Going Hyper-local

Posted on October 16, 2006 
Filed Under Uncategorized

“Go local” is the new mantra of the web 2.0 leaders. Yahoo, Amazon and Google seem set on trying to make as much money in this overlooked space as possible. The idea is if you provide enough maps and such services to the smalltowns of America, they may just bite.

Others have turned the idea on its head by starting local and going national. Sounds unscalable but sites such as Backfence and YourHub are growing. These sites appear on the same track as sites like Judy’s Book and CraigsList where classifieds take on a more human interface.

The most recent entry is Smalltown.com which has received US$3 million in venturecap to creat multi-town site beginning with San Mateo and Burlingame.

Users create a “Webcard” to post and share their wares, services, events, etc. and can pay for an “enhanced card” for a monthly $40 listing fee.

Webcards can be combined to form a “card stack” of information, akin to a file of resources that one might create using index cards and a filing box.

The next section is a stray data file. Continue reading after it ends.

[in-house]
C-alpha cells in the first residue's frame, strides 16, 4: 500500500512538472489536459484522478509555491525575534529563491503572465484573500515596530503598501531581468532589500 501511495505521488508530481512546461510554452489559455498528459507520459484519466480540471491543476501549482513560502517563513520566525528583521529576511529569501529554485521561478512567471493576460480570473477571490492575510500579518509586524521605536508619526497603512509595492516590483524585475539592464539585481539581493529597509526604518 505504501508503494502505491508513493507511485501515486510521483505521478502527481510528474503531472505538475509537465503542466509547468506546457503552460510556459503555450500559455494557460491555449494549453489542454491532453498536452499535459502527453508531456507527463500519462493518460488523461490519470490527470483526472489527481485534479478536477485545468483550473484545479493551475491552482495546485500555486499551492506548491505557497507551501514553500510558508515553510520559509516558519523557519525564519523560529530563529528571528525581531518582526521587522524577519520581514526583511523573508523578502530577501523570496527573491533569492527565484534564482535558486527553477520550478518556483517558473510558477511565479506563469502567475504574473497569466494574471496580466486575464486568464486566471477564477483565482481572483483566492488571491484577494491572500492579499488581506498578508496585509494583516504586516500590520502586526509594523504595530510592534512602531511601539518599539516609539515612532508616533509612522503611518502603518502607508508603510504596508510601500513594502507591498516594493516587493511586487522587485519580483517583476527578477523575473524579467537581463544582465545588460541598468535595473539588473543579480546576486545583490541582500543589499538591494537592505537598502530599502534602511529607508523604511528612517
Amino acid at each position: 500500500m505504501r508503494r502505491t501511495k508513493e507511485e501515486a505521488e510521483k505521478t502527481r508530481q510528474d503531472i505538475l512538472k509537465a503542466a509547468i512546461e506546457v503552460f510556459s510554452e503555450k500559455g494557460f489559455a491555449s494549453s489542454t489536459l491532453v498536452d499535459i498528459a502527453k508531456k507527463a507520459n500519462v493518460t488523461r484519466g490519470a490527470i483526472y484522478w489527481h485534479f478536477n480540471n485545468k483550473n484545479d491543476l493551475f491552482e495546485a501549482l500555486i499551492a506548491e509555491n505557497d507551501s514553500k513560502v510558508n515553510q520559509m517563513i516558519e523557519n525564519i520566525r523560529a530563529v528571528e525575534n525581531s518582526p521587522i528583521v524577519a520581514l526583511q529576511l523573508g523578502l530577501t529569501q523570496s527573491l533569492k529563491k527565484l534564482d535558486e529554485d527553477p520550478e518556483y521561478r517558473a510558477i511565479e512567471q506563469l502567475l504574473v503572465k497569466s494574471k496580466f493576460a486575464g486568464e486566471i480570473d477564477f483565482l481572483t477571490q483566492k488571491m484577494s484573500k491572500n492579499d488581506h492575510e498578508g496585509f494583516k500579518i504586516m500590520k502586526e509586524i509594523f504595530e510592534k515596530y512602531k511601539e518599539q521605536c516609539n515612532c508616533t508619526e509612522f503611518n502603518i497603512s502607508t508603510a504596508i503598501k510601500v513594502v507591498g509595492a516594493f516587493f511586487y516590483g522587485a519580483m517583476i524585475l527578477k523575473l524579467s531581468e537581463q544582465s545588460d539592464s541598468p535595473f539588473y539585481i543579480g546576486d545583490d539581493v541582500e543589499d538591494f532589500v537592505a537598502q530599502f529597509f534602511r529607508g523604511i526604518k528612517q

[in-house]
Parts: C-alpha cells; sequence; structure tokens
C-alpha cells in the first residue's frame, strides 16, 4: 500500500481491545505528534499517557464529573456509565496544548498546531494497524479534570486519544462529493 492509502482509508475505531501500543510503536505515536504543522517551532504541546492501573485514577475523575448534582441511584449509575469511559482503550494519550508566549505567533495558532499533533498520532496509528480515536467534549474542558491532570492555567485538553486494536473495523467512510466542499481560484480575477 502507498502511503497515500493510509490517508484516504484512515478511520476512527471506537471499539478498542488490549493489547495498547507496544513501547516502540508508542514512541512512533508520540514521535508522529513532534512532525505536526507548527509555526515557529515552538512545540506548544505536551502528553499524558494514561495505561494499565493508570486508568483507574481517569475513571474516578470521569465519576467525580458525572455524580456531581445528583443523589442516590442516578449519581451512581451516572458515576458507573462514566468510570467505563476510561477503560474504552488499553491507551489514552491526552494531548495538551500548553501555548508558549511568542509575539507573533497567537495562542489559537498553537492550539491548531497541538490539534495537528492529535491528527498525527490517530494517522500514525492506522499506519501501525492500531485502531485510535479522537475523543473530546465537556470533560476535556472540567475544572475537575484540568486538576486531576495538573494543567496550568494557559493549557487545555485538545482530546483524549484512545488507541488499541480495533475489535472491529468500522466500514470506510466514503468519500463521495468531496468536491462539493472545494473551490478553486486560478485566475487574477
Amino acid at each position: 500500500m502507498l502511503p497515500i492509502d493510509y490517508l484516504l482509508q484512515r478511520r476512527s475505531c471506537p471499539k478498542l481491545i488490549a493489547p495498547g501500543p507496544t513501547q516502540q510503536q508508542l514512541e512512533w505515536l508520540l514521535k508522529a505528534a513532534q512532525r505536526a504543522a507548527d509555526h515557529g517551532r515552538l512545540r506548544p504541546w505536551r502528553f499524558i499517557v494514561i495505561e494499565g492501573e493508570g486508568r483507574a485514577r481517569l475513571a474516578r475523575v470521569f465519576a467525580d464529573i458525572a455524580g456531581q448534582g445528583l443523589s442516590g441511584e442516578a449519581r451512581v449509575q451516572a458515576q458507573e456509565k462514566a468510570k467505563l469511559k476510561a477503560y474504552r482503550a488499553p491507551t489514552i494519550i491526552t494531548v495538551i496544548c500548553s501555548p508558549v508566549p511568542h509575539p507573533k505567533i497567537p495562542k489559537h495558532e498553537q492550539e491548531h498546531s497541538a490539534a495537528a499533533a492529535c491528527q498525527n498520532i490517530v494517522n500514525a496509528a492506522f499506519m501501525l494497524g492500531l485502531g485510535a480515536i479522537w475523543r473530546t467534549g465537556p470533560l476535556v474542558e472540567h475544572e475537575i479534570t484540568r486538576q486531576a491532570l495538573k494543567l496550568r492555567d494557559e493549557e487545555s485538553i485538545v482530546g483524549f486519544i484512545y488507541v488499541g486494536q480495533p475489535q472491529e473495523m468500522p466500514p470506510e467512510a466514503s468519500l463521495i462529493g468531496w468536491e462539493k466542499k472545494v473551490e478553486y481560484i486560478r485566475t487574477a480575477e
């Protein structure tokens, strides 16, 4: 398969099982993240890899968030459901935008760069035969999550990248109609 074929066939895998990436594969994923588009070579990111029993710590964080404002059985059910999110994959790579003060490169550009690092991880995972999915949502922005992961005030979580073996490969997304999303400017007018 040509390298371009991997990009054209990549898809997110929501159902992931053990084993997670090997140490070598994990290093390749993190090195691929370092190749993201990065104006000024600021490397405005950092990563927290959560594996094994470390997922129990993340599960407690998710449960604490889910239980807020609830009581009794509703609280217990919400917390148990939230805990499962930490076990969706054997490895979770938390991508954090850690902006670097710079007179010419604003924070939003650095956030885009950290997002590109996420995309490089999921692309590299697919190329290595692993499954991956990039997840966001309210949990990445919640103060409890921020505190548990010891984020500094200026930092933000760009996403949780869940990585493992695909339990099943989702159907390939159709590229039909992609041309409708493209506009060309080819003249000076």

The dream of course is have millions of these webcards of every little service in every little smalltown in America.

Sounds fishy to me. Doesn’t webcard = webpage and if these small businesses were not using the web in the first place, why would they need them now?

In pre-dotcom bust days, the same hype/hope drove thousands to create the space where users would generate the content and the “real-estate” owners would just charge for advertising and reel in the money.

The only difference now is the Flash user interface which — considering its target audience — will be annoying to older audiences it hopes to attract.

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